OXFORD UNIVERSITY PRESS

The History of Scottish Theology, Volume II: From the Early Enlightenment to the Late Victorian Era

ISBN : 9780198759348

Price(incl.tax): 
¥17,347
Author: 
David Fergusson; Mark Elliott
Pages
464 Pages
Format
Hardcover
Size
153 x 234 mm
Pub date
Sep 2019
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This three-volume work comprises over eighty essays surveying the history of Scottish theology from the early middle ages onwards. Written by an international team of scholars, the collection provides the most comprehensive review yet of the theological movements, figures, and themes that have shaped Scottish culture and exercised a significant influence in other parts of the world. Attention is given to different traditions and to the dispersion of Scottish theology through exile, migration, and missionary activity.
The volumes present in diachronic perspective the theologies that have flourished in Scotland from early monasticism until the end of the twentieth century. The History of Scottish Theology, Volume I covers the period from the appearance of Christianity around the time of Columba to the era of Reformed Orthodoxy in the seventeenth century. Volume II begins with the early Enlightenment and concludes in late Victorian Scotland. Volume III explores the 'long twentieth century'. Recurrent themes and challenges are assessed, but also new currents and theological movements that arose through Renaissance humanism, Reformation teaching, federal theology, the Scottish Enlightenment, evangelicalism, missionary, Biblical criticism, idealist philosophy, dialectical theology, and existentialism. Chapters also consider the Scots Catholic colleges in Europe, Gaelic women writers, philosophical scepticism, the dialogue with science, and the reception of theology in liturgy, hymnody, art, literature, architecture, and stained glass. Contributors also discuss the treatment of theological themes in Scottish literature.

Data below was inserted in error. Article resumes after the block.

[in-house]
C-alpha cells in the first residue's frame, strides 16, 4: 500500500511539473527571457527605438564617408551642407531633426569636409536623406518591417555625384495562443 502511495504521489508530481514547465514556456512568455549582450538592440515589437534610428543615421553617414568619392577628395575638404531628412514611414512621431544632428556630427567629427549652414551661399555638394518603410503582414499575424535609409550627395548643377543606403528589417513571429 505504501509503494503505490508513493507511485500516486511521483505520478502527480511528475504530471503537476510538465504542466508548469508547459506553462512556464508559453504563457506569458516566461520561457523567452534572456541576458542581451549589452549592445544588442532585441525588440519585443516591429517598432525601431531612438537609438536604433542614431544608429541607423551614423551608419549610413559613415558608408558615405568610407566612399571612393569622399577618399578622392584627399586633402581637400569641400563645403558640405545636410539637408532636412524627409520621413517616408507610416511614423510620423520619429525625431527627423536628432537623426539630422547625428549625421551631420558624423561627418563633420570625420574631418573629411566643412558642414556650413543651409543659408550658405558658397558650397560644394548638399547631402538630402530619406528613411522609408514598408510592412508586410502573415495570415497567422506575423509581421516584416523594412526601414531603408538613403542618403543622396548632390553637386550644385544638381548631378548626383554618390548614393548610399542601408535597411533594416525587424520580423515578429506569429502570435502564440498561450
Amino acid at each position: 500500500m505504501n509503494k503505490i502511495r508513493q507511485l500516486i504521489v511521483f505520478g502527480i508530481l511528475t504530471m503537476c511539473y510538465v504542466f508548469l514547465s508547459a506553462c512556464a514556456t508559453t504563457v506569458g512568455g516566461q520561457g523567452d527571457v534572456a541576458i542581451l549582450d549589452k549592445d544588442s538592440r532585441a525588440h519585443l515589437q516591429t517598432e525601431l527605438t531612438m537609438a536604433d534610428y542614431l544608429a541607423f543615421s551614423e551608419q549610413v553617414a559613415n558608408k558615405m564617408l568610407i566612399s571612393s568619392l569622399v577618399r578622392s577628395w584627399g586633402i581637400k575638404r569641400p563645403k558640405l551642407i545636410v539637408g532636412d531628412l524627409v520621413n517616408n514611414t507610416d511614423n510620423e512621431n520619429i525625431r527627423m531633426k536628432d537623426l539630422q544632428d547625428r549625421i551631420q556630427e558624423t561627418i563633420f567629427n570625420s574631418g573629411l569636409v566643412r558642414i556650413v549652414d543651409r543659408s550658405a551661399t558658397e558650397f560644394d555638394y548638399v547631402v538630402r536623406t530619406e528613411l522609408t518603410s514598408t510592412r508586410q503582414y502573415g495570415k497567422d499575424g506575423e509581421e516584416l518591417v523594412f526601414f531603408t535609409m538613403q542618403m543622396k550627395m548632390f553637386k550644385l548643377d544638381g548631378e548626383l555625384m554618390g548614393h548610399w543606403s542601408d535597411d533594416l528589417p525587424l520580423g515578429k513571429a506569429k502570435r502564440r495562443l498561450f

Index: 

List of Contributors
1 Donald Macleod: The Significance of the Westminster Confession
2 Paul Helm: Between Orthodoxy and Enlightenment: Blackwell, Halyburton, and Riccaltoun
3 Jonathan Yaeger: Jonathan Edwards and his Scottish Contemporaries
4 Christian Maurer: Early Enlightenment Shifts: Simson, Campbell, and Leechman
5 Thomas Ahnert: Philosophy and Theology in the Mid-Eighteenth Century
6 Stewart J. Brown: Moderate Theology and Preaching, c.1750-1800
7 John McIntosh: Eighteenth-Century Evangelicalism
8 Anne MacLeod Hill: Reformed Theology in Gaelic Women's Poetry and Song
9 James Foster: Literate Piety: John Witherspoon and James McCosh
10 David Bebbington: Dissenting Theology from the 1720s to the 1840s
11 Tom McInally: The Influence of the Scots Colleges in Paris, Rome and Spain
12 Raymond McCluskey: Catholic Thought in the Late-Eighteenth Century: George Hay and John Geddes
13 Mark Elliott: Natural and Revealed Theology in Hill and Chalmers
14 Iain Whyte: Theology, Slavery, and Abolition 1756-1848
15 Ian Campbell: Scottish Literature in a Time of Change
16 Alison M. Jack: The Calvinist Paradox in Eighteenth- and Nineteenth-Century Literature
17 Andrew Purves: New Trends: Erskine of Linlathen, Irving, and McLeod Campbell
18 Michael Brautigam: Free Church Theology 1843-1900: Disruption Fathers and Believing Critics
19 Rowan Strong: Episcopalian Theology 1689-c.1900
20 Andrew R. Holmes: Scottish Theology in Nineteenth-Century Ireland
21 David Fergusson: Hume amongst the Theologians
22 Frances M. Henderson: The Borthwick Sisters: Experiential Theology and Hymnody in the Nineteenth-Century Free Church
23 Bryan Spinks: The Liturgical Revolution: Prayers, Hymns, and Stained Glass
24 William Johnstone: Biblical Criticism in the Nineteenth-Century: Alexander Geddes to William Robertson Smith
25 Will Storrar: As Open as Possible: Presbyterian Modernity in Scotland's Long Nineteenth Century
26 Eric G. McKimmon: The Secession and United Presbyterian Churches
27 Colin Kidd: Extra-Terrestrials and the Heavens in Nineteenth-Century Theology
28 David Fergusson: The Reception of Darwin
29 Finlay Macdonald: Liberal, Broad Church, and Reforming Influences in the Late-Nineteenth Century

About the author: 

David Fergusson is Professor of Divinity at the University of Edinburgh. He is a Fellow of the Royal Society of Edinburgh and a Fellow of the British Academy. His publications include The Providence of God: A Polyphonic Approach (2018) and Faith and Its Critics: A Conversation (2009).
Mark Elliott is Professor of Theology at the University of Glasgow and Professorial Fellow at the University of Toronto (Wycliffe College), having been Professor at St Andrews University. He is from Glasgow, educated at Oxford, Aberdeen and Cambridge and recipient of A von Humboldt stipendia for research trips at Heidelberg and Munich. He has written on Providence in terms both of the History of the idea and of the biblical and theological foundations. He specialises in History of biblical exegesis and doctrine.

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